Climate Change and Corporate Sustainability – When measuring is not enough…


I once believed if you threw enough evidence at people, corporate executives included, they would succumb to the logic of the need for greater environmental and social responsibility in business.

Evidence, fact, proof was all that was needed. So I became a measurer of all things sustainable. I began with the simplest of things: numbers of people affected, parts per millions inhaled, species lost… Nothing worked even on my best of friends who knew better. Business as usual.

In response, an obsession grew. I would hunt down arcane measures of happiness and productivity, returns to moral on philharmonic donations. I couldn’t stop. I consumed hundreds of labelling schemes, corporate codes of conduct, policy and regulatory regimes. Consumer and C Suit polls, I snacked on them whilst gorging on best of class lists, investment screens and filters…..

Intellectually obese with both good and bad measures of why we ought to change our production and consumption habits, I threw my hands up in surrender. Nothing it seemed worked.

It was then I realized that numbers do not a psyche change.

Our inability to change even in the face of overwhelming fact, runs deep. Carolyn Gregoireon of the Huffington Post argued that “we can’t just focus on giving people information about the issue” and expect them to come to a logical conclusion.

“People” pioneering Environmental Psychologist Renee Lertzman adds “would spend many hours telling me about how distressed and sad they are about the way things are changing … Then I would hear people move quickly to denying that they care at all.”

Is denial another sad story of depression and hopeless angst in the material age? If so, proof, I have found it rarely provides respite to the sufferer. Perhaps a sustainability angst pill is order?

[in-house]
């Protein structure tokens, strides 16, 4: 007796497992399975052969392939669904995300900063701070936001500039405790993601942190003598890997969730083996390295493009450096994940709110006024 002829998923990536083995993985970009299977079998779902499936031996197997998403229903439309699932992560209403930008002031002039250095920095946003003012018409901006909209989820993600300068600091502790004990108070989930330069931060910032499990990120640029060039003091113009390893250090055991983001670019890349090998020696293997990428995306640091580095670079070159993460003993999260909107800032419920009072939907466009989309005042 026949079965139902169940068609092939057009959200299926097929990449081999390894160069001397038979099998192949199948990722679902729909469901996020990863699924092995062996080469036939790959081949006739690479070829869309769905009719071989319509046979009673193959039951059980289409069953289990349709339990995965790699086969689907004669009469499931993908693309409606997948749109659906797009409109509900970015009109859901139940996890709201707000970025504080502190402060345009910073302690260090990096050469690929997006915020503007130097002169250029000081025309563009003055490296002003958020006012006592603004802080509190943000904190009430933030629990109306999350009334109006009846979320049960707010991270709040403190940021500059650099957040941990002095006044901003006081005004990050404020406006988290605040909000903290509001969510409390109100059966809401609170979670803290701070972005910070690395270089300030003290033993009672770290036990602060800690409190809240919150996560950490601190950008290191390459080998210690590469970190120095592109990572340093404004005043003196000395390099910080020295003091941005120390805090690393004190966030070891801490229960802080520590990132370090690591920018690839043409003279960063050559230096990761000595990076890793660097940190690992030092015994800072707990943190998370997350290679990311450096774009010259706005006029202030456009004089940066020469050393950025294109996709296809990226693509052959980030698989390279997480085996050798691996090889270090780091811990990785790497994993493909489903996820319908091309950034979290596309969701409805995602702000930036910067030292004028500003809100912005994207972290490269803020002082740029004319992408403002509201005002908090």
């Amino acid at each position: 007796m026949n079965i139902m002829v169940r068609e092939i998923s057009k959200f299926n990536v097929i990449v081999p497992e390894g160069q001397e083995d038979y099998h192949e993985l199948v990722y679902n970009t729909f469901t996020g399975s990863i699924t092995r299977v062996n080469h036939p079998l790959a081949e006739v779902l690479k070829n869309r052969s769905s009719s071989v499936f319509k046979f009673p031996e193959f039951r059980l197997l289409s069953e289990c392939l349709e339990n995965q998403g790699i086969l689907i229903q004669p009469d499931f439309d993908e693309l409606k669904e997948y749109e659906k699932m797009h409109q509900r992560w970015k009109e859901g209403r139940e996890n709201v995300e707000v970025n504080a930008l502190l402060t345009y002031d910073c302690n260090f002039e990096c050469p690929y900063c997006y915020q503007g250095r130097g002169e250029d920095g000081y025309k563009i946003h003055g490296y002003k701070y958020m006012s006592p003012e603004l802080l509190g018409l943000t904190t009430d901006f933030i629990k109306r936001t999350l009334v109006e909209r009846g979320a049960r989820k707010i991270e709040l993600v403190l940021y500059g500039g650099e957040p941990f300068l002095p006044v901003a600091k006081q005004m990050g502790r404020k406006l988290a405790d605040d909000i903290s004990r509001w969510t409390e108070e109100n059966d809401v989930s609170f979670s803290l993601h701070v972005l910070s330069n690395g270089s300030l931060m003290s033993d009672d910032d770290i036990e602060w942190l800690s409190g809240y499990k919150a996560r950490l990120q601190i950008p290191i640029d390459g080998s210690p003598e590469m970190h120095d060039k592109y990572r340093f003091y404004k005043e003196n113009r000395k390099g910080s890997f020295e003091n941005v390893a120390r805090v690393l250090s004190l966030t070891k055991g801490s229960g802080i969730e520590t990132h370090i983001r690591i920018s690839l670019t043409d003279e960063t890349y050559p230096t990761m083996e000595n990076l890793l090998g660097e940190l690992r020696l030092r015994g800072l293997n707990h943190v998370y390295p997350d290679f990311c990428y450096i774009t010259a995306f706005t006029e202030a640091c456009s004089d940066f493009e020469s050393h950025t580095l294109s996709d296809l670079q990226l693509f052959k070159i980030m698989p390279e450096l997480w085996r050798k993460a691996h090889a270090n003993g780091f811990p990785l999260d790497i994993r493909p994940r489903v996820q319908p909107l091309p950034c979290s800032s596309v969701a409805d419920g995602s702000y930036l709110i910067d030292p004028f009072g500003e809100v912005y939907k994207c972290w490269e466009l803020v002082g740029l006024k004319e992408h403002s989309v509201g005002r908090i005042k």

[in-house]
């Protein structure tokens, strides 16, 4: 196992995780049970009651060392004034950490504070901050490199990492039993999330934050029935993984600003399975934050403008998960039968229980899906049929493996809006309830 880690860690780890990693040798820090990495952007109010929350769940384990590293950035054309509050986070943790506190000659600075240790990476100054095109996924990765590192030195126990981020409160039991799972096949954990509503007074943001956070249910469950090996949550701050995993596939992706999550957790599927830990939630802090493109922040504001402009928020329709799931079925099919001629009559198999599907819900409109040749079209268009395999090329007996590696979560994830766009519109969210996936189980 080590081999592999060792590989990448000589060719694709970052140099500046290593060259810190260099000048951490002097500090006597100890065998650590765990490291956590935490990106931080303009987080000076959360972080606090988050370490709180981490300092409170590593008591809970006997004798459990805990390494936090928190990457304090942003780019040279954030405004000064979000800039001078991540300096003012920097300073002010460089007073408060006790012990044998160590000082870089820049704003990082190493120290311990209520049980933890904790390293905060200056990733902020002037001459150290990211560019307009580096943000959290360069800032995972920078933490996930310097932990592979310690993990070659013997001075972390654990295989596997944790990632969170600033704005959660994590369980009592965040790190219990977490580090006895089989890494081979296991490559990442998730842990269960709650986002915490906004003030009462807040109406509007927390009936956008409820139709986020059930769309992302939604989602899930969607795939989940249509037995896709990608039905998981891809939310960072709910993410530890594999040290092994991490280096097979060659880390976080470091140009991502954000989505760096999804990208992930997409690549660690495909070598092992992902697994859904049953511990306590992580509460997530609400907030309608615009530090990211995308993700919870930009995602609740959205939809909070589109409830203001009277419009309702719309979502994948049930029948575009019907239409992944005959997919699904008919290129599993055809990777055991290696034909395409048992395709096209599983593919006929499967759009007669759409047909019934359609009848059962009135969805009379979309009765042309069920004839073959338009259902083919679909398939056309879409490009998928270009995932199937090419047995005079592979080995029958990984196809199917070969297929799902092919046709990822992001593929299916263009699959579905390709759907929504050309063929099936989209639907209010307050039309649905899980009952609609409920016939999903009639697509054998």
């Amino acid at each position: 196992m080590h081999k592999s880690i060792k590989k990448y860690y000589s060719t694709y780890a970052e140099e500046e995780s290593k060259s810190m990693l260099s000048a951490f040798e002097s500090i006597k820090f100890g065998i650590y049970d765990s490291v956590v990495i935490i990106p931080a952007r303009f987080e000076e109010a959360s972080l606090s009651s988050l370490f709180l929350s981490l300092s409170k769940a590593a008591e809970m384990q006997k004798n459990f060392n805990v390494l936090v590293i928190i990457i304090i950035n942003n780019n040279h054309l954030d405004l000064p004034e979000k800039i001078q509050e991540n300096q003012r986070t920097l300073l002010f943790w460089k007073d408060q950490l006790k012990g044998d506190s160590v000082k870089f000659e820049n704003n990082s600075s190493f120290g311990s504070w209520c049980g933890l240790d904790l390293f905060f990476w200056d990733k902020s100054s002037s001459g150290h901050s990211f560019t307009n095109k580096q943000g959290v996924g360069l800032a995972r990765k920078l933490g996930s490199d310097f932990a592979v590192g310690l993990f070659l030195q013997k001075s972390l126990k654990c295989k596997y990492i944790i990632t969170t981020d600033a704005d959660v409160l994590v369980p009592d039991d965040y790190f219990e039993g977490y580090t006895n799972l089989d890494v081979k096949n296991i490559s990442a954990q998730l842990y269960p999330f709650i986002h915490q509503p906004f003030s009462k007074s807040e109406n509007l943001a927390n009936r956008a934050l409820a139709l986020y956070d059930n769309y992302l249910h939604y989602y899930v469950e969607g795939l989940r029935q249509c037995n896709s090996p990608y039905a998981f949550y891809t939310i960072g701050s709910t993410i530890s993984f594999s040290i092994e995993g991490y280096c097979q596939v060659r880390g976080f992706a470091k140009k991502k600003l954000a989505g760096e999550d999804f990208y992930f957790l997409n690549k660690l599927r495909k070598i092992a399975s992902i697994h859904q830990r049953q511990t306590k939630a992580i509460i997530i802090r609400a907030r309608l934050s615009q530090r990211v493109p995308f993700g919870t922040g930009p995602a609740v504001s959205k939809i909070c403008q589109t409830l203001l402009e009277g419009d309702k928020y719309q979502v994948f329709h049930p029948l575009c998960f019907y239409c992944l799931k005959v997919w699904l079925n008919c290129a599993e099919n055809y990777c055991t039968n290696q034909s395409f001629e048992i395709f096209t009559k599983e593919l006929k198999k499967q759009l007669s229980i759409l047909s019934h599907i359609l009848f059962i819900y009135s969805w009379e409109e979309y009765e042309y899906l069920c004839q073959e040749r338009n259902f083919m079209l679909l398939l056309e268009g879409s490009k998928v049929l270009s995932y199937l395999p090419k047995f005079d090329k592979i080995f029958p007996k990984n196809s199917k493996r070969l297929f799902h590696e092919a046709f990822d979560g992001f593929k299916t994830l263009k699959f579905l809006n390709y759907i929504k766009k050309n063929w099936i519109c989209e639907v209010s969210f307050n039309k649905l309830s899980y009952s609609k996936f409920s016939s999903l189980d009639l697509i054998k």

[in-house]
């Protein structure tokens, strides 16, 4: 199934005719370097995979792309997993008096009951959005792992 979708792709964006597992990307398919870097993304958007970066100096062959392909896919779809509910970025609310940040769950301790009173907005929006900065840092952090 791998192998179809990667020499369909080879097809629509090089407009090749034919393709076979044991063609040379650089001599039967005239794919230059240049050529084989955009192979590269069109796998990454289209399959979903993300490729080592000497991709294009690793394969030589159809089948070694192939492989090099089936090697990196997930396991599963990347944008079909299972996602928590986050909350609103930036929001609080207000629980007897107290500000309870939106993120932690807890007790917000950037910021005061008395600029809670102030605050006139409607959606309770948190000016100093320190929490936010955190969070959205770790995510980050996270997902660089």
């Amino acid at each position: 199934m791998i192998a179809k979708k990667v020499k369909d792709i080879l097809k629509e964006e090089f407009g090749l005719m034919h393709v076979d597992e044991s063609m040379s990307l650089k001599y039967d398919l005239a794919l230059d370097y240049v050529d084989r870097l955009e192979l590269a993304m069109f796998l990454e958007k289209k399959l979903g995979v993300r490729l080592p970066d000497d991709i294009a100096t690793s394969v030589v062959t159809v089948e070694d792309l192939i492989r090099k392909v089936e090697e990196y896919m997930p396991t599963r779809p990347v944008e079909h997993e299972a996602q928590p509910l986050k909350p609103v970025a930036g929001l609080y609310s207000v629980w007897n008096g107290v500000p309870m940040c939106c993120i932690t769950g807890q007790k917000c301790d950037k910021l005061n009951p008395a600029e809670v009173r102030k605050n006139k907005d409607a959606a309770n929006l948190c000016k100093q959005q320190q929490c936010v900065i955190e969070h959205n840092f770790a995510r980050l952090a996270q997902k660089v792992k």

“Taking personal accountability is a beautiful thing because it gives us complete control of our destinies.”
― Heather Schuck, The Working Mom Manifesto

One should never make light of true psychological affliction. But it is hard to understand why a recent Mayo Clinic report found 70% of Americans are on or have been on one form of psych drug or another.

Denying humanity is on the wrong course with material consumerism may be yet another chapter in the slow maturation process of our species where no one seems responsible for anything save their self-gratification – the gods know I am guilty of that feeling. Is this a kind of bipolar “I hate this but it’s not my responsibility to change type of relationship?”

No snowflake ever feels responsible for the avalanche, but as John E. Lewis once famously said “If not us, then who? If not now, then when?”

The stuff of transformation, the stuff of sustainability competitive advantage, the stuff of change is not in the numbers. The stuff of real change is the story of it all, the role each of us will take, the stuff that gets us up off the proverbial couch.

Sustainability values are the values to survive. The story of sustainability is not about numbers but about how we will survive or not as a species.


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